No very remarkable man arose with a rationalizing spirit, after Erigena, until Berengar of Tours in the eleventh century, who maintained that in the Sacrament the presence of the body of Christ involves no change in the nature and essence of the bread and wine. He was opposed by Lanfranc. But the doctrine of transubstantiation was too deeply grounded in the faith of Christendom to be easily shaken. Controversies seemed to centre around the doctrine of the real existence of ideas,–what are called “universals,”–which doctrine was generally accepted. The monks, in this matter, followed Saint Augustine, who was a realist, as were also the orthodox leaders of the Church generally from his time to that of Saint Bernard. It was a sequence of the belief in the doctrine of the Trinity.
No one of mark opposed the Realism which had now become one of the accepted philosophical opinions of the age, until Roscelin, in the latter part of the eleventh century, denied that universals have a real existence. It was Plato’s doctrine that universals have an independent existence apart from individual objects, and that they exist before the latter (universalia ANTE rem,–the thought before the thing); while Aristotle maintained that universals, though possessing a real existence, exist only in individual objects (universalia IN re, –the thought in the thing). Nominalism is the doctrine that individuals only have real existence (universalia POST rem,–the thought after the thing).
It is not probable that this profound question about universals would have excited much interest among the intellectual monks of the eleventh century, had it not been applied to theological subjects, in which chiefly they were absorbed. Now Roscelin advanced the doctrine, that, if the three persons in the Trinity were one thing, it would follow that the Father and the Holy Ghost must have entered into the flesh together with the Son; and as he believed that only individuals exist in reality, it would follow that the three persons of the Godhead are three substances, in fact three Gods. Thus Nominalism logically led to an assault on the received doctrine of the Trinity–the central point in the theology of the Church. This was heresy. The foundations of Christian belief were attacked, and no one in that age was strong enough to come to the rescue but Anselm, then Abbot of Bec.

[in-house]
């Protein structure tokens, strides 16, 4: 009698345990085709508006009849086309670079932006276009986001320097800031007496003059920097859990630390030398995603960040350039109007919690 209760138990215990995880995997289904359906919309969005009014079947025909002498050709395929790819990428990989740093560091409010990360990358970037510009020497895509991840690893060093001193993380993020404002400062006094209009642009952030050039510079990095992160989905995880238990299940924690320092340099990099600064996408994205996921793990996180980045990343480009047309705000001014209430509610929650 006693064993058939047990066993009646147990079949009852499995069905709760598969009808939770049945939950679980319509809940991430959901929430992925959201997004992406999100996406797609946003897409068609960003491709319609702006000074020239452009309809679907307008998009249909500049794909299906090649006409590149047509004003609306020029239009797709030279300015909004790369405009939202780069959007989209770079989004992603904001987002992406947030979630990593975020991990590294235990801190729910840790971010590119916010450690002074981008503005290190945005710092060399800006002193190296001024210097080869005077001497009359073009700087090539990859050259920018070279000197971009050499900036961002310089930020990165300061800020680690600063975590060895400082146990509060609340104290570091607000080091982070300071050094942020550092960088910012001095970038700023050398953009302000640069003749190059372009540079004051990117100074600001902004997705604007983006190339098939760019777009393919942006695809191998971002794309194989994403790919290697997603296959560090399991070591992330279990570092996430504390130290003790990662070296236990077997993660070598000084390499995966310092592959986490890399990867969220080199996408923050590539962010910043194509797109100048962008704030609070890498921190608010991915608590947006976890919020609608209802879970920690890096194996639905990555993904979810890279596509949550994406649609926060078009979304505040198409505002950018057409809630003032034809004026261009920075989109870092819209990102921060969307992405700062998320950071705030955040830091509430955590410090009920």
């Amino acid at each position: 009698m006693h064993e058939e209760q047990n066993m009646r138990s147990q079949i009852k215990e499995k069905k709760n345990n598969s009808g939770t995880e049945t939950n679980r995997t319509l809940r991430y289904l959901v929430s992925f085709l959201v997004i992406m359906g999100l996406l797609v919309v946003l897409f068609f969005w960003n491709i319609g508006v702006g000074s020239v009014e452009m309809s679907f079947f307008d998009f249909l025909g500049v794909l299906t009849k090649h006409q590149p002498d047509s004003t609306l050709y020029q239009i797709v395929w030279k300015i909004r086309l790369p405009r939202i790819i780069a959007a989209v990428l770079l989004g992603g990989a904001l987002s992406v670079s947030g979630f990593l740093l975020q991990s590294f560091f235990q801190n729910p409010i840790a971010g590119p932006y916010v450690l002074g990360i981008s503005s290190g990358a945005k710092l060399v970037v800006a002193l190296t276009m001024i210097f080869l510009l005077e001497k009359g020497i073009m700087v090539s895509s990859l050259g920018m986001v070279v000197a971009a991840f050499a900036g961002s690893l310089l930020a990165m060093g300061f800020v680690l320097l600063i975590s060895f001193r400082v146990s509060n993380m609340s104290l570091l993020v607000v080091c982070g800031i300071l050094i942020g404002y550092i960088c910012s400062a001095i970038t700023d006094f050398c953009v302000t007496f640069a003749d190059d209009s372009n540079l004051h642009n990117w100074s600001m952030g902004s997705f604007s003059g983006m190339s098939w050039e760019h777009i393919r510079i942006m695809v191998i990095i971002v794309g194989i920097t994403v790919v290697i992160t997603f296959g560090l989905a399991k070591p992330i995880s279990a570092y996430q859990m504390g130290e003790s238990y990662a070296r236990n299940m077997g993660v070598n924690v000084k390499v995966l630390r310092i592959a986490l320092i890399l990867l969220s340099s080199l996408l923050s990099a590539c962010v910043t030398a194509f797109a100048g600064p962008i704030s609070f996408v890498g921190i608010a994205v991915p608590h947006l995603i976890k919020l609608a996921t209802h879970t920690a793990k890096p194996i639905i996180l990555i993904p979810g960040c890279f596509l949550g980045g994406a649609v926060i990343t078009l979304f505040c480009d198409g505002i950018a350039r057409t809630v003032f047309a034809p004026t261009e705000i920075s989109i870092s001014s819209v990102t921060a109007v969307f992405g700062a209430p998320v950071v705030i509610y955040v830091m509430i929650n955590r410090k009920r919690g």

His great service to the cause of Christian theology, and therefore to the Church universal, was his exposition of the logical results of the Nominalism of Roscelin,–to whom universals, or ideas, were merely creations of the mind, or conventional phrases, having no real existence. Hence such things as love, friendship, beauty, justice, were only conceptions. Plato and Augustine maintained that they are eternal verities, not to be explained by definitions, appealing to consciousness, in the firm belief in which the soul sustains itself; that there can be no certain knowledge without a recognition of these; that from these only sound deductions of moral truth can be drawn; that without a firm belief in these eternal certitudes there can be no repose and no lofty faith. These ideas are independent of us. They do not vary with our changing sensations; they have nothing to do with sensation. They are not creations of the brain; they inherently exist, from all eternity. The substance of these ideas is God; without these we could not conceive of God. Augustine especially, in the true spirit of Platonism, abhorred doctrines which made the existence of God depend upon our own abstractions. To him there was a reality in love, in friendship, in justice, in beauty; and he repelled scepticism as to their eternal existence, as life repels death.
Roscelin took away the platform from whose lofty heights Socrates and Plato would survey the universe. He attacked the citadel in which Augustine intrenched himself amid the desolations of a dissolving world; he laid the axe at the root of the tree which sheltered all those who would fly from uncertainty and despair.
But if these ideas were not true, what was true; on what were the hopes of the world to be based; where was consolation for the miseries of life to be found? “There are many goods,” says Anselm, “which we desire,–some for utility, and others for beauty; but all these goods are relative,–more or less good,–and imply something absolutely good. This absolute good–the summum bonum–is God. In like manner all that is great and high are only relatively great and high; and hence there must be something absolutely great and high, and this is God. There must exist at least one being than which no other is higher; hence there must be but one such being,–and this is God.”
It was thus that Anselm brought philosophy to the support of theology. He would combat the philosophical reasonings of Roscelin with still keener dialectics. He would conquer him on his own ground and with his own weapons.